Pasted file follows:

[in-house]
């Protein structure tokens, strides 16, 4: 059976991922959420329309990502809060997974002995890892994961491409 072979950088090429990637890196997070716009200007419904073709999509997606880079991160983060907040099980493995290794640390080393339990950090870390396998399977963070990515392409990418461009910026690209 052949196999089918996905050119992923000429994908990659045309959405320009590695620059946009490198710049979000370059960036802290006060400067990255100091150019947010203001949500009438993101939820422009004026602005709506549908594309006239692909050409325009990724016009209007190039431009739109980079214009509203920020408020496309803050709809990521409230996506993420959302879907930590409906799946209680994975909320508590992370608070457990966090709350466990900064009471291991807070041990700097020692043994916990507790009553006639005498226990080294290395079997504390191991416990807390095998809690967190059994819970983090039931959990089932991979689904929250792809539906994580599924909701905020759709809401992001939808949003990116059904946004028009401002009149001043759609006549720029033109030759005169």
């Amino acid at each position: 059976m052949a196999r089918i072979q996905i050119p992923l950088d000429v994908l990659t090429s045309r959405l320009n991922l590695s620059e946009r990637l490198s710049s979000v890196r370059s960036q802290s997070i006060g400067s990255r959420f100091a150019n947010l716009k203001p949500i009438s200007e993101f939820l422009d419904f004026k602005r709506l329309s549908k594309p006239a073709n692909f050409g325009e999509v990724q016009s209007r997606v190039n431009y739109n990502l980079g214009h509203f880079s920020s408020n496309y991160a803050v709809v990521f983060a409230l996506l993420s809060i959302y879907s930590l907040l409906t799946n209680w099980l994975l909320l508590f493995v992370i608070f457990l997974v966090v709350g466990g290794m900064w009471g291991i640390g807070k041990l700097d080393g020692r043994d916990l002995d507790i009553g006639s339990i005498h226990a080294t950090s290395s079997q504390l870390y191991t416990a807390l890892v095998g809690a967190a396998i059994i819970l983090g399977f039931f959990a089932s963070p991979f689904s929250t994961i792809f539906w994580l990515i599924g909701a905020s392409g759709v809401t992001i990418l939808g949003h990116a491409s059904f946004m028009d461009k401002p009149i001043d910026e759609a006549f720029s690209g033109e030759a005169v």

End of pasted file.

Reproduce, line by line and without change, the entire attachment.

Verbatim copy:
[in-house]
């Protein structure tokens, strides 16, 4: 059976991922959420329309990502809060997974002995890892994961491409 072979950088090429990637890196997070716009200007419904073709999509997606880079991160983060907040099980493995290794640390080393339990950090870390396998399977963070990515392409990418461009910026690209 052949196999089918996905050119992923000429994908990659045309959405320009590695620059946009490198710049979000370059960036802290006060400067990255100091150019947010203001949500009438993101939820422009004026602005709506549908594309006239692909050409325009990724016009209007190039431009739109980079214009509203920020408020496309803050709809990521409230996506993420959302879907930590409906799946209680994975909320508590992370608070457990966090709350466990900064009471291991807070041990700097020692043994916990507790009553006639005498226990080294290395079997504390191991416990807390095998809690967190059994819970983090039931959990089932991979689904929250792809539906994580599924909701905020759709809401992001939808949003990116059904946004028009401002009149001043759609006549720029033109030759005169």
């Amino acid at each position: 059976m052949a196999r089918i072979q996905i050119p992923l950088d000429v994908l990659t090429s045309r959405l320009n991922l590695s620059e946009r990637l490198s710049s979000v890196r370059s960036q802290s997070i006060g400067s990255r959420f100091a150019n947010l716009k203001p949500i009438s200007e993101f939820l422009d419904f004026k602005r709506l329309s549908k594309p006239a073709n692909f050409g325009e999509v990724q016009s209007r997606v190039n431009y739109n990502l980079g214009h509203f880079s920020s408020n496309y991160a803050v709809v990521f983060a409230l996506l993420s809060i959302y879907s930590l907040l409906t799946n209680w099980l994975l909320l508590f493995v992370i608070f457990l997974v966090v709350g466990g290794m900064w009471g291991i640390g807070k041990l700097d080393g020692r043994d916990l002995d507790i009553g006639s339990i005498h226990a080294t950090s290395s079997q504390l870390y191991t416990a807390l890892v095998g809690a967190a396998i059994i819970l983090g399977f039931f959990a089932s963070p991979f689904s929250t994961i792809f539906w994580l990515i599924g909701a905020s392409g759709v809401t992001i990418l939808g949003h990116a491409s059904f946004m028009d461009k401002p009149i001043d910026e759609a006549f720029s690209g033109e030759a005169v």